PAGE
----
THE reason that local authorities in West Yorkshire and York wanted to permission to impose a transport levy on council tax bills was driven by the very best of intentions.
They know that gridlock on the roads, coupled with a creaking public transport network, that is beset by chronic overcrowding, is putting off some new businesses from investing in the area and creating a new generation of jobs.
As part of a “city deal” signed off by Nick Clegg, they also thought that they had the Government’s blessing – Ministers had indicated their willingness for the additional revenue to be ring-fenced and re-invested in a package of road and other improvements worth upwards of £750m.
If only it was this straight-forward.
Unbeknownst to the six councils who had come together under the auspices of the Leeds City Region – Leeds, Wakefield, Kirklees, Calderdale, Bradford and York – there are certain conditions and restrictions that have the potential to put this investment, and an estimated 20,000 new jobs, at risk because some Ministers still appear to be opposed to the coalition’s “localism” agenda for purely dogmatic reasons.
This is the only conclusion that can be drawn from the insistence of Communities and Local Government Secretary Eric Pickles that the levy will be the subject to the same rules that limit council tax increases to less than two per cent unless voters agree otherwise in a referendum.
Yet, because this decision will affect the joint strategy of six town halls, it will mean that each authority will be compelled to put the transport budget to a public vote and win unanimous approval from taxpayers.
It does not end here. There is every likelihood that this costly and time-consuming process will have to be repeated every year for a decade – the length of time that it will take to bring the region’s roads up to standard. In short, it means the possibility of 60 referendum votes at the public expense as well as the uncertainty that any election result brings.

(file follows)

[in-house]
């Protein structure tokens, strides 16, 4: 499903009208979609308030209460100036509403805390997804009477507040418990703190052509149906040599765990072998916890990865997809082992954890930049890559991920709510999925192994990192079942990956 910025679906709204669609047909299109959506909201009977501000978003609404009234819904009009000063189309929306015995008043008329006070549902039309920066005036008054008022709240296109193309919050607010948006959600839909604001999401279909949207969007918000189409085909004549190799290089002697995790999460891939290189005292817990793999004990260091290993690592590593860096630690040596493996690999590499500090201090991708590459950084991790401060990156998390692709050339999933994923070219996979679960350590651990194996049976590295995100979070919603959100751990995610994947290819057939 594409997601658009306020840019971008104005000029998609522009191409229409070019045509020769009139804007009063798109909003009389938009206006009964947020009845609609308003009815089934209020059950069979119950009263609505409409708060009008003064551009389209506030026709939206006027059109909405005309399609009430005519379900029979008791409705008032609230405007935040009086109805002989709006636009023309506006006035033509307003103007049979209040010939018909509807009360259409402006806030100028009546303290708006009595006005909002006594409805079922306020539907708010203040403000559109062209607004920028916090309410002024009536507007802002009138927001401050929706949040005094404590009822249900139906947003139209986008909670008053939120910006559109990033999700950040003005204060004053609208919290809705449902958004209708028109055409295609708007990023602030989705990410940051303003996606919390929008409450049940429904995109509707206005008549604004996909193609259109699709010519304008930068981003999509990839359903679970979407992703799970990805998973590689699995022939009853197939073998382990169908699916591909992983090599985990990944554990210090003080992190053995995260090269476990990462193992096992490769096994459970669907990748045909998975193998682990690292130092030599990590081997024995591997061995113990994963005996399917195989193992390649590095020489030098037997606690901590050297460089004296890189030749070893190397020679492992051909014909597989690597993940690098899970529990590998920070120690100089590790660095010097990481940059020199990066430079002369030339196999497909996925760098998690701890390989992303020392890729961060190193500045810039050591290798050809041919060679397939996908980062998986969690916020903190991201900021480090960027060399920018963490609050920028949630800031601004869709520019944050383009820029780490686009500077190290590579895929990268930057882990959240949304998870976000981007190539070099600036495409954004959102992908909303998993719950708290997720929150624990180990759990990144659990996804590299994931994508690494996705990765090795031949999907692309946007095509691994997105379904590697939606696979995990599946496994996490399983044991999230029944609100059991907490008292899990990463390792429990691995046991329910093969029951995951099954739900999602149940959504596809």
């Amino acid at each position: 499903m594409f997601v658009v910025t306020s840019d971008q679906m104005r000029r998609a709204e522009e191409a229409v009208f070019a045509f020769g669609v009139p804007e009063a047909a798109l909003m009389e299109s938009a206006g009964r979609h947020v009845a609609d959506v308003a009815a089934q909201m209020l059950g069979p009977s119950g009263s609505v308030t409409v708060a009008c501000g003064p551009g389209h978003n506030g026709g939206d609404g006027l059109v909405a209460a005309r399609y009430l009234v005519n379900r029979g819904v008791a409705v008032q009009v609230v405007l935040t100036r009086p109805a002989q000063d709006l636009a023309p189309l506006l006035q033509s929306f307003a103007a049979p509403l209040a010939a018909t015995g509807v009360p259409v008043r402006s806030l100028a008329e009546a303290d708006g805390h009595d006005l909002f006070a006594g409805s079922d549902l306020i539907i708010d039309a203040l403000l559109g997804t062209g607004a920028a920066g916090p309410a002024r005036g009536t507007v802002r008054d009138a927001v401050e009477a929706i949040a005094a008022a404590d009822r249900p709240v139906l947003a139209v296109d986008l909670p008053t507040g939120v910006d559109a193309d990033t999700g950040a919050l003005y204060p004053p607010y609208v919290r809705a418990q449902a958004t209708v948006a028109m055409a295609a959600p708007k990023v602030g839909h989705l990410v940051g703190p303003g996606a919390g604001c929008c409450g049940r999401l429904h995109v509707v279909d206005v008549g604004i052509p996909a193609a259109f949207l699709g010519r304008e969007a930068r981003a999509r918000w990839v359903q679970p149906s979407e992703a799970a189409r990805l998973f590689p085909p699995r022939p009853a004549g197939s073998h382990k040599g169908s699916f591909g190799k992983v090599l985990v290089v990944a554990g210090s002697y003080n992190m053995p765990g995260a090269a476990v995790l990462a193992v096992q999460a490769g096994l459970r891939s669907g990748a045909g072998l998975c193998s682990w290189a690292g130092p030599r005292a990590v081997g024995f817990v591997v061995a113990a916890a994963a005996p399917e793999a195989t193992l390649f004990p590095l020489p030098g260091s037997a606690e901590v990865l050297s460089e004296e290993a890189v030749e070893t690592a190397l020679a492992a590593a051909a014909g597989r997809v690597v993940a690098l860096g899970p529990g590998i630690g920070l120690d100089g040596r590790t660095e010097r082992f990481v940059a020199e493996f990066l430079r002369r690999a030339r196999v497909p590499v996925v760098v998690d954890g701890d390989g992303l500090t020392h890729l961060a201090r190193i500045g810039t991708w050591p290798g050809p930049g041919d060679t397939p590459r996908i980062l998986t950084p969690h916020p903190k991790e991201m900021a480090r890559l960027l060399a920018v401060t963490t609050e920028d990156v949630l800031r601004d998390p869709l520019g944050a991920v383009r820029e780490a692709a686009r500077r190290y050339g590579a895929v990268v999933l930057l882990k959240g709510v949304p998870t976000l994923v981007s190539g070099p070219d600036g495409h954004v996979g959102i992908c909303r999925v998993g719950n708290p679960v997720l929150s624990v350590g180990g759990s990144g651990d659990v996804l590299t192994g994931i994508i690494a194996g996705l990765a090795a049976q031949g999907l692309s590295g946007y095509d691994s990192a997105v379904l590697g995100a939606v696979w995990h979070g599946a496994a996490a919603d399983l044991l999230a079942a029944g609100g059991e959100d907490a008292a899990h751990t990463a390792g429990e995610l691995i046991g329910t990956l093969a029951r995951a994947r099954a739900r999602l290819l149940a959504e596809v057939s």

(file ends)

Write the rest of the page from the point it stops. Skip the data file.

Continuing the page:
In some respects, it is laudable that Ministers want local authorities to be subjected to greater accountability.
Without these checks and balances, councils would have continued increasing spending and not sought the efficiencies that they have made.
Yet this does not answer the transport conundrum – one which will become even harder to reconcile if this one-off opportunity is allowed to become stuck in a political cul-de-sac.
WHILE David Cameron was justified in drawing attention this week to the fact that 1.2 million more people are in work than when the coalition came to power, many are yet to see tangible benefits of this burgeoning economic recovery.
Part of the reason is that those who are in employment often find themselves having to contend with wages that fail to keep pace with the cost of living.
This disparity is felt even more keenly at this time of year, when the cost of Christmas places extra pressure on those low-paid workers already struggling to make ends meet.
Against such a context, the intervention of the Bishop of Ripon and Leeds over the issue of payday lenders is welcome in that it proves the Church has not lost sight of the difficulties facing many during what is the highlight of the Christian calendar.
Writing in this newspaper today, the Right Reverend John Packer calls for a cap on the interest rates that can be charged in order to offer greater protection for those who feel they have no option but to take out such loans.
While George Osborne’s announcement last month of a legal limit on the overall cost of payday loans was welcome, the Bishop is right to insist that much more can, and must, be done.
One of the key questions, for instance, is why individuals turn to payday lenders in the first place – the spiralling cost of living, with utility bills an important element, being one of the most obvious answers. It is that challenge which the Government now needs to confront.
EVEN though the build-up to Christmas has been dominated by the closure of shop chains in recent years, Bradford can, at the very least, look to the future with confidence as work finally resumes on the city’s new shopping centre which had to be mothballed nearly six years ago when the financial crisis took hold.
It left a giant “hole” in the heart of the city that not only became a national symbol of the recession, but a daily reminder about Bradford’s plight in comparison to other Northern cities that have been able to advance regeneration plans and, in Hull’s instance, win the race to become the 2017 City of Culture.
In many respects, Bradford now needs to take its lead from Hull as developer Westfield presses ahead with the shopping scheme that will be anchored by Debenhams and Marks & Spencer. The construction of the St Stephen’s centre in Hull became a catalyst for wider change and a similar opportunity now exists in Bradford, even more so if workers for the majority of the 1,500 construction jobs and 2,500 shop staff are recruited from within the West Yorkshire city.